It is estimated that millions of infants, children, and pregnant women in the United States have blood lead concentrations above 10 µg/dL. And, the toxicity of lead is established across the spectrum of exposure concentrations starting as low as 10 µg/dL. The exposure span between these low-dose effects and the concentrations of lead associated with substantial risk of severe brain damage and death is a factor of only 10–15 for a child and probably less for a fetus. In contrast, safety margins of 10–100 for other toxic substances are commonly used with the lowest-observed-effect level (LOEL) in humans to establish an acceptable exposure of the general population.
Sources and Accumulation
With the reduction of lead in gasoline and foods, the remaining major sources of lead are
Dust and soil.
Lead-based paint is the largest source of high-dose lead exposure for children. Dust and soil can be high-dose sources and can also constitute important sources of general population exposure. Drinking water is also a major source for the general population, and sometimes high concentrations of lead are found in drinking water. Lead in food is primarily a general population source. Although lead in food declined markedly during the 1980s, primarily because of the decrease in use of lead-soldered cans manufactured in the United States, imported canned foods continue to be high in lead. Gasoline lead was the major source of general population exposure in the 1970s, but regulatory action has reduced it by over 95%.
Dust and soil lead is a legacy of past production of lead, as well as past uses in paint, gasoline, and other substances. Dust and soil lead continues to be replenished by the deterioration of lead-based paint and other sources. It serves as a compelling environmental reminder that lead is not biodegradable and will accumulate in areas with substantial loadings. In addition, stationary sources of lead, such as smelters, can be regionally important.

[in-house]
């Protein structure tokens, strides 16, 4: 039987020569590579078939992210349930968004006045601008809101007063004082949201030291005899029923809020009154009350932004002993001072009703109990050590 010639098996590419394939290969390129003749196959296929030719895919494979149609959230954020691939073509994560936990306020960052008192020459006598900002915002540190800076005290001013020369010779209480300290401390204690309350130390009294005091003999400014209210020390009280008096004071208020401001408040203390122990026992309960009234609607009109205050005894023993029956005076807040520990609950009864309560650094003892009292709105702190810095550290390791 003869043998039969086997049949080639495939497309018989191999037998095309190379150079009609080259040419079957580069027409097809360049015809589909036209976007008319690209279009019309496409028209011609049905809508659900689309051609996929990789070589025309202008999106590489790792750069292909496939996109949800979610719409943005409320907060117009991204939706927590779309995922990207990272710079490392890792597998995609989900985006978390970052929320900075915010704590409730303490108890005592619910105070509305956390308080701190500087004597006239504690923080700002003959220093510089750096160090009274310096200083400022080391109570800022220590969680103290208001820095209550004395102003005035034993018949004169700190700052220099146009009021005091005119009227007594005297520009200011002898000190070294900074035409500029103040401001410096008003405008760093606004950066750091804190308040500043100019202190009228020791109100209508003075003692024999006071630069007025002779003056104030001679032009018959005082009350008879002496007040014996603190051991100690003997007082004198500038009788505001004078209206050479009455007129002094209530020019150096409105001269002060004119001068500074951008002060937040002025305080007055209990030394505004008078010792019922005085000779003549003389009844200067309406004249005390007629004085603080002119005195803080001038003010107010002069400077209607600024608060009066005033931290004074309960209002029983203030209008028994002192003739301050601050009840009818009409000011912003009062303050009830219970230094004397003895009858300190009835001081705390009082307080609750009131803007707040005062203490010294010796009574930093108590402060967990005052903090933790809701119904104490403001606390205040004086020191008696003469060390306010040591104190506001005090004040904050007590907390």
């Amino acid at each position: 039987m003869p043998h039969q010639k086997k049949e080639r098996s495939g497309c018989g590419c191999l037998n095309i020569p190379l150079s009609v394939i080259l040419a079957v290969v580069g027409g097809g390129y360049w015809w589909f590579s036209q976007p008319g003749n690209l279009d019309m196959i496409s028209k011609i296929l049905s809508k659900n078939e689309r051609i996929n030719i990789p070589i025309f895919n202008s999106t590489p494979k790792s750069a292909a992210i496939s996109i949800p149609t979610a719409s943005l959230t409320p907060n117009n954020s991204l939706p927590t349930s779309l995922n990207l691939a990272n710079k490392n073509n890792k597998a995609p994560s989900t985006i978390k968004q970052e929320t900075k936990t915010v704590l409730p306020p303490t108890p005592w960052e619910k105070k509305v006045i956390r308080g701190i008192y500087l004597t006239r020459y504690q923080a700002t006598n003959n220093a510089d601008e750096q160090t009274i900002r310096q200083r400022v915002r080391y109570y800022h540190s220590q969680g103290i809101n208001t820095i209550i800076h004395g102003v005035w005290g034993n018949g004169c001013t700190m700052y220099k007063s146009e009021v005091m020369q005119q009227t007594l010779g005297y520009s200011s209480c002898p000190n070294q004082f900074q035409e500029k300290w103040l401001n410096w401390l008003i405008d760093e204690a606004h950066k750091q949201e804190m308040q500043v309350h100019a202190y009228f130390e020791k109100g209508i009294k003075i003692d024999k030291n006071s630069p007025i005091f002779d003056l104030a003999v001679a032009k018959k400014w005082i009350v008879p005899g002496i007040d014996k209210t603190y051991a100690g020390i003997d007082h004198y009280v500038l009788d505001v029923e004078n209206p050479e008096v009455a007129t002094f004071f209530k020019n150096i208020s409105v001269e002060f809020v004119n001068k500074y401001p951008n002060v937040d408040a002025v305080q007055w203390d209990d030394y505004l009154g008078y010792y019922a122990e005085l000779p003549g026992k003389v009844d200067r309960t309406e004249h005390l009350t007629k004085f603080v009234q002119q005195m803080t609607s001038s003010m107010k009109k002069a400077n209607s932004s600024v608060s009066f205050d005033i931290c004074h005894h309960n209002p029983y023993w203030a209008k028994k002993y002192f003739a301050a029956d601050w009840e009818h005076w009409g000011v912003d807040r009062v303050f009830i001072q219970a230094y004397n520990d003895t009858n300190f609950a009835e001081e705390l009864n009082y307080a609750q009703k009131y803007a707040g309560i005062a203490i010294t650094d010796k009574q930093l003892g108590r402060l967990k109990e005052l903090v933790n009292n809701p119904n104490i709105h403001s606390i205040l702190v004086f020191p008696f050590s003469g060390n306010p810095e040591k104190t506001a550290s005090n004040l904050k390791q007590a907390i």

The committee had as a principal task the characterization of members of the population who are at increased risk for lead exposure and toxicity and are therefore members of a ''sensitive'' population. The committee identified a number of sensitive populations in which low-dose lead exposure assessments were necessary. They include infants, children, and pregnant women. Other populations are at risk because of potentially large exposures. The committee concluded, however, that the most sensitive populations are infants, children, and pregnant women; these populations are the focus of this report. (Lead workers have long been recognized to be at high risk because of excessive exposure.)
Populations are defined as sensitive according to intrinsic and extrinsic factors or mixtures of the two. Age, sex, and genetic susceptibilities
typify intrinsic factors; relationships of subjects to external exposure sources define extrinsic factors. Mixtures of the two can exist, as in female workers who are exposed to lead in the workplace.
Quantitative Methods for Analysis